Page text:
Sunday November 23, 2014

Justice pendulum has swung too far


I can recall that as I was growing up and learning a little bit about criminal law in school, I’d often think to myself what a lucky country we have that we can live in a place where the justice system puts enough checks and balances in place to make sure the chances of an innocent person getting prosecuted and convicted of a crime he/she didn’t commit would be slim and none.  After all, you have to be guilty beyond a reasonable doubt.  Which means ‘probably guilty’ isn’t going to cut it.  But, over time I’ve come to realize that the pendulum has swung quite a ways to the other side.  We’ve reached the point that even if we know a guilty party has committed a violent offense, we still can’t touch him /her as far as a conviction is concerned.  Take the Supreme Court of Canada’s recent decision that really hampers the ability of RCMP to conduct Mr. Big investigations.  The Court is saying such investigations are questionable because it leaves room for concern over how coerced a confession is received.  They point to a case many years ago in Newfoundland and ignore how Mr. Big investigations have evolved over time.  Two recent cases in Manitoba resulted in cold case murders being solved and missing bodies getting recovered.  To me, they show an impressive way to investigate cases that dry up for numerous reasons.

However, there is one case in Newfoundland where judges have been very critical of RCMP and their methods and that could call all previous Mr. Big investigations into question and may shut the door on future ones.  One Supreme Court judge says the matter in Newfoundland left the accused with a stark choice:  confess to Mr. Big or be deemed a liar by the man in charge of the organization he so desperately wanted to join (the judge may be is ignoring the fact this organization is ‘illegal’).  For the record, the retired police officer who was ‘Mr. Big’ in the Newfoundlad case, firmly, believes the accused is guilty of the 2002 double murder of his daughters, despite the Supreme Court throwing out the admission.

Paranoid socialists will tell you a Mr. Big sting allows police to, possibly, pick on a poor innocent individual and trick that person into admitting to a crime he/she was not responsible for.  This is utter nonsense, of course.  When you take into account the man power and financial resources that go into completing a Mr. Big operation, it is very apparent that police know they are going after a guilty party.  They just need to get creative on eliciting a confession.  I, for one, have no problem with this.  Besides, shouldn’t it maybe be a crime for a person to join a criminal enterprise anyway (which is what undercover officers are doing when luring a suspect, as they get their target to admit to a crime in order to join their, supposed, seedy underworld).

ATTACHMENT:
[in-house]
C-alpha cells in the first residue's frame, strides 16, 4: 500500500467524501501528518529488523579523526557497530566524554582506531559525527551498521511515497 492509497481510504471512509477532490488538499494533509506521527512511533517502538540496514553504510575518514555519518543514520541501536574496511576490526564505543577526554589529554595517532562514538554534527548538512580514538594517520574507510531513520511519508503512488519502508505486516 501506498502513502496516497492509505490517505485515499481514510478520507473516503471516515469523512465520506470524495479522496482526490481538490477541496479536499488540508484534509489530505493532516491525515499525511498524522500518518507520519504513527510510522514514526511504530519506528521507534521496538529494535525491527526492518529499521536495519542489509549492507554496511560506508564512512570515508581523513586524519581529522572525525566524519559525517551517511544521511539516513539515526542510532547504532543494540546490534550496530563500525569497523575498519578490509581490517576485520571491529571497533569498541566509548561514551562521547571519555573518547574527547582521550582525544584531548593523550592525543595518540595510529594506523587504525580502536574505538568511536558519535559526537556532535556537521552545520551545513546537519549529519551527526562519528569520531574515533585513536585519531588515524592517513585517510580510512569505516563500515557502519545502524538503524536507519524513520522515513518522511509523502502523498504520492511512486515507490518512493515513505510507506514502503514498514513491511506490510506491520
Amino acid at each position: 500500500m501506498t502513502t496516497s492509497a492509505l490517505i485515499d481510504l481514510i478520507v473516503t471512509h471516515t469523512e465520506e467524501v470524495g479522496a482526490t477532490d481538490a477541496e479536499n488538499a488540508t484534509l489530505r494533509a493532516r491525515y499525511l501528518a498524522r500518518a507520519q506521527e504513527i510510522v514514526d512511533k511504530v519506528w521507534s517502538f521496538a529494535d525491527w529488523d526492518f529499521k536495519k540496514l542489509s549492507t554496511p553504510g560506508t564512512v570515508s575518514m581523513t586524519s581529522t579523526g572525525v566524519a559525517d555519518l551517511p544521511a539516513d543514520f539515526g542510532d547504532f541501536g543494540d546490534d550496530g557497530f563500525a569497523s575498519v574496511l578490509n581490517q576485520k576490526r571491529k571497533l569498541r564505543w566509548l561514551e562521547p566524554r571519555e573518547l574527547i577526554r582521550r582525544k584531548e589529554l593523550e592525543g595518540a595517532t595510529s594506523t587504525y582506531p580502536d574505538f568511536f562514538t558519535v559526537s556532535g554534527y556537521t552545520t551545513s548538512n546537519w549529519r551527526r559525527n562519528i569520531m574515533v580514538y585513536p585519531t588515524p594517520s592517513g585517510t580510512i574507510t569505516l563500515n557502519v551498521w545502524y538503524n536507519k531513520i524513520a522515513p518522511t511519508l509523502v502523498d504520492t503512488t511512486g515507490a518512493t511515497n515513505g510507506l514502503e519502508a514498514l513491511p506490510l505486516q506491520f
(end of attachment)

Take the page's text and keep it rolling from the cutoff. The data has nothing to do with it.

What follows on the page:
I realize nothing is perfect and a Mr. Big operation could go wrong.  In Manitoba, I’m aware of two cases where a judge poked holes in the evidence and scolded police.  However, I would also point out that in both cases there still has not been a guilty plea/verdict.  Did police get the right man in each matter and just not finish it off because the judge didn’t like the evidence?  To me, I come back to one very overwhelming factor in these cases and that is if I was ever approached to commit crime for money, the discussion would be over before the investigation ever begins.  What kind of a person submerses himself into that world anyway?  And, I don’t care how much money you offer me, I’m not admitting to a murder I didn’t commit.

In Saskatchewan, one of the more prominent Mr. Big investigations was the one where George Allgood was given a life sentence for murdering his ex-girlfriend and trying to kill her boyfriend in Saskatoon.  Allgood’s defense lawyer didn’t focus on the fact Allgood was innocent, but rather tried to convince the court that the Mr. Big operation should not be admissible.  To me, this means ‘guilty, but let’s try and get you off somehow’.  Fortunately, the judge didn’t buy Allgood’s claim that that he only knew certain facts about the murder from watching the news and he’s now doing 25 years in the grey hotel.

One of the bigger national news stories that involved a Mr. Big operation was in Bridgewater, Nova Scotia where Penny Boudreau killed her 12-year-old daughter.  At first, Boudreau received an outpouring of support as a grieving mother; but police later got Penny to not only confess, but re-enact the crime and provide a detailed written account of her daughter’s final moments, including a strangling to her child’s cries of “Mommy, don’t”.  

Count me in as a Mr. Big supporter.

Nice person mentions this week to:  Casey Stern, Lisa Schill, Don Chesney, Cynthia Wolkowski, and Dave Chura.



NOTE: To post a comment in the new commenting system you must have an account with at least one of the following services: Disqus, Facebook, Twitter, Yahoo, OpenID. You may then login using your account credentials for that service. If you do not already have an account you may register a new profile with Disqus by first clicking the "Post as" button and then the link: "Don't have one? Register a new profile".

The Yorkton This Week welcomes your opinions and comments. We do not allow personal attacks, offensive language or unsubstantiated allegations. We reserve the right to edit comments for length, style, legality and taste and reproduce them in print, electronic or otherwise. For further information, please contact the editor or publisher, or see our Terms and Conditions.

blog comments powered by Disqus

Quick Vote

Survey results are meant for general information only, and are not based on recognised statistical methods.



Lost your password?